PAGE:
Fund Strategy exposes shortfall in eurozone bail-out funds

As politicians argued over boosting the eurozone bail-out fund last week, Fund Strategy analysis revealed that the International Monetary Fund (IMF) would be unable to compensate for any shortfall if Spain and Portugal needed immediate assistance.

According to the latest figures, the usable resources of the eurozone facility combined with those of the IMF would not be enough to bail out both countries, the most troubled eurozone nations after Greece and Ireland.

Experts indicated that the European Union (EU) and the IMF could plug the shortfall by asking for new loans, possibly from Asian countries, which have already pledged support for peripheral eurozone countries.

Even loans of this nature, however, would still leave the IMF’s activities skewed towards Europe. The figures raise the question of whether it will be acceptable for the IMF, which is funded partly by poorer nations, to continue to divert billions of dollars towards wealthy ones.

According to Fund Strategy analysis, eurozone member states guaranteed €440 billion (£371 billion) of funding through their bail-out vehicle, the European Financial Stability Fund (EFSF), before Ireland sought assistance last year. The IMF had €170 billion of usable assets on October 31.

“They [European Union leaders] are still dithering”

Since then, the IMF has approved a loan of €17 billion to Ireland, the EFSF has announced it will raise up to €26.5 billion, resulting in Irish funding of €17.7 billion, and the EU will provide up to €17.7 billion, although Ireland could ask for additional resources of €32.6 billion under the terms of its bail-out.

Stripping out guarantees from the four countries that are unable to afford them, the EFSF’s resources are reduced to €357 billion, or €330.5 billion after the Irish bail-out. The IMF’s resources at the end of October, discounting the Irish bail-out, were €153 billion. The total resources of the funds combined were €483.5 billion at the end of 2010. (article continues below)

If the EU, the EFSF and the IMF lend to Ireland in the same proportions as at present, the EFSF and the IMF have joint additional liabilities of €11 billion each for Ireland.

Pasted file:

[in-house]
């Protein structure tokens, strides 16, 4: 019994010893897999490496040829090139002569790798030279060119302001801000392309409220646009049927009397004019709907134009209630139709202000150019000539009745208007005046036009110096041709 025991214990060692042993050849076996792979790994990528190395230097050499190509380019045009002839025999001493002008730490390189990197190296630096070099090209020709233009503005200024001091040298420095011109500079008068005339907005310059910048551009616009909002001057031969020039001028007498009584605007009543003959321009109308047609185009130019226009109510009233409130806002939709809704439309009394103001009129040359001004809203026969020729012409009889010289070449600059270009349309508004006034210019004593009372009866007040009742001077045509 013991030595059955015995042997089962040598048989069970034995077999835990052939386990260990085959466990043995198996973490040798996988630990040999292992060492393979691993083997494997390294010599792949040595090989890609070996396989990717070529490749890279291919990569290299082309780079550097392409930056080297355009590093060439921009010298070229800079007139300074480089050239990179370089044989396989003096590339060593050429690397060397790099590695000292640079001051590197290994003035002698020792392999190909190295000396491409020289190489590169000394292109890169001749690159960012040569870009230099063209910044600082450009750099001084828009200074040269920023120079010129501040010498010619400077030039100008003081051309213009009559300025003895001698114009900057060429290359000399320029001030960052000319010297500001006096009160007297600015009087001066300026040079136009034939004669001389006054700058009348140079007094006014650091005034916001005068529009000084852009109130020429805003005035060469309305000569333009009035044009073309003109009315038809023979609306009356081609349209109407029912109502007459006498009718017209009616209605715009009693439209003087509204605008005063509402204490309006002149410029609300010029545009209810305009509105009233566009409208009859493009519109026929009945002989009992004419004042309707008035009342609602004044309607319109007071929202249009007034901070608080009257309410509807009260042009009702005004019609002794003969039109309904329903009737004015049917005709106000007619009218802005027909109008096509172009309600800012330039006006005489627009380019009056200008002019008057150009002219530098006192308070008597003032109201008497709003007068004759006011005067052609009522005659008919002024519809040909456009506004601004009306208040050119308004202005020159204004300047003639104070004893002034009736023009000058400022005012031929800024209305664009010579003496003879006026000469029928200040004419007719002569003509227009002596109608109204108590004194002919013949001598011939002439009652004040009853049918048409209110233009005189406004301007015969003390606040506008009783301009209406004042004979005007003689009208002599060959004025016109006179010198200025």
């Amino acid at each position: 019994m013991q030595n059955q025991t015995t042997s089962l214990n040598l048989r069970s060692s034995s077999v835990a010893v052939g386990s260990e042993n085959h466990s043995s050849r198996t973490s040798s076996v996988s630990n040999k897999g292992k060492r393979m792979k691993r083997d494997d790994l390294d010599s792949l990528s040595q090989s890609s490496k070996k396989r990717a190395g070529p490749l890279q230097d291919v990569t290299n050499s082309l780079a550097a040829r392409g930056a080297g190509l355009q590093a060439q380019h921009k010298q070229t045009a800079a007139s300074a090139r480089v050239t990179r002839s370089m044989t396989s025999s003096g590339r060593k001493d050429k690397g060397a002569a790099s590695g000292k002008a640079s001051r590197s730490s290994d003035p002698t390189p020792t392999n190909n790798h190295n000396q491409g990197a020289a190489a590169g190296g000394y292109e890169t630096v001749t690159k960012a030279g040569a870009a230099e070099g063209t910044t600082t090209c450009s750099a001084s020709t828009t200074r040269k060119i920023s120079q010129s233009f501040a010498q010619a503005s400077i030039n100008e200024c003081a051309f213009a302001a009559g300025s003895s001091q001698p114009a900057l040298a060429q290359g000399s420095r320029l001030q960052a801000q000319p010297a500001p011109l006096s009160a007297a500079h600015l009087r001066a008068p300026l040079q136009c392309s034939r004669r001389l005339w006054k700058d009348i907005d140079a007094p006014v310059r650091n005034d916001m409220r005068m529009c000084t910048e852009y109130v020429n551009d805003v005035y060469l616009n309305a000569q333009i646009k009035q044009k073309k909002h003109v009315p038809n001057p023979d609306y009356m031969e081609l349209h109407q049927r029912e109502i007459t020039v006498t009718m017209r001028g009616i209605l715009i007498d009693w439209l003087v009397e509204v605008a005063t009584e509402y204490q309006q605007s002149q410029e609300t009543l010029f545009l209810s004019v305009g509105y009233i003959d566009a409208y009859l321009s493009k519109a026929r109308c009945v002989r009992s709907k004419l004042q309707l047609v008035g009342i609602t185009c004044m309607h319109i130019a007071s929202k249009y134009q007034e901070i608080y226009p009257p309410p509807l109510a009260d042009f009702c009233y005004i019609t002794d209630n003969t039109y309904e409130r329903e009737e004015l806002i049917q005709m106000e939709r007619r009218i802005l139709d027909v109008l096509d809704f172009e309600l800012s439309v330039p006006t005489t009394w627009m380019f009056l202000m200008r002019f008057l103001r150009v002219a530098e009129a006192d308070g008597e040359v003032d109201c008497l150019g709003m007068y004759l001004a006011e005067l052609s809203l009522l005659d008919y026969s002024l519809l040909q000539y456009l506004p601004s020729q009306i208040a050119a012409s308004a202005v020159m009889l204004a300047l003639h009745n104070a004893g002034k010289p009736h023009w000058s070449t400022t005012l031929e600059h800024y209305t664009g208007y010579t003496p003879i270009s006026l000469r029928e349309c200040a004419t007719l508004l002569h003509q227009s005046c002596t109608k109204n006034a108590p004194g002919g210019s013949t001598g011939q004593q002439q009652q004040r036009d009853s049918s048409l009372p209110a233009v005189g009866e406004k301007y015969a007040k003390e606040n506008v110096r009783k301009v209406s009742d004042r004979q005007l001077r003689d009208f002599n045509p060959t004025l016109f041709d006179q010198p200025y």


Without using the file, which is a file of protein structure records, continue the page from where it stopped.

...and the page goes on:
If Portugal was granted a bail-out on a Greek or Irish scale, it would amount to between roughly half its GDP, or €83 billion, according to IMF GDP estimates. On that basis, a Spanish bail-out would cost €510 billion, the size of America’s $700 billion (then €503 billion) Troubled Asset Relief Program after the bankruptcy of Lehman Brothers.

In total, the further costs of a Portuguese and Spanish bail-out in addition to Ireland would be over €600 billion. If the funding arrangements remain the same as for Ireland, the EU would lend over €200 billion and the IMF would lend up to its ceiling of €153 billion. Under the model of the Irish bail-out, the EFSF would have to borrow over €371 billion, as it needs to cushion its lending with extra cash to receive a AAA rating.

The shortfall in the EFSF would be just over €40 billion – that is, if the EFSF and the IMF were required to assist no other countries. Azad Zangana, a European economist at Schroders, has pointed out that if Spain and Portugal were to be bailed out, Belgium and Italy would also most likely require a bail-out.

On the Greek and Irish model, removing Italian and Belgian guarantees from the EFSF would increase its shortfall by €94 billion. Bailing out Italy and Belgium would boost the shortfall exponentially.

Edwin Truman, a senior fellow at the Peterson Institute for International Economics in Washington DC, says the IMF can augment its resources using extra loans from other countries. Since 2008 it has raised $250 billion in bilateral loans and is agreeing extra arrangements to borrow of $200 billion, he says.

“On the other hand, if the EU countries are unable to finance a substantial share of any lending to euro area countries on the proportions for Greece and Ireland, then I suspect that the general memberships of the fund would be reluctant to fill the gap,” he says.

The key seems to be for EU leaders to simplify the situation for lenders and guarantee extra resources for troubled countries or lead the way in a debt restructuring. However, as Zangana puts it, “they’re still dithering”.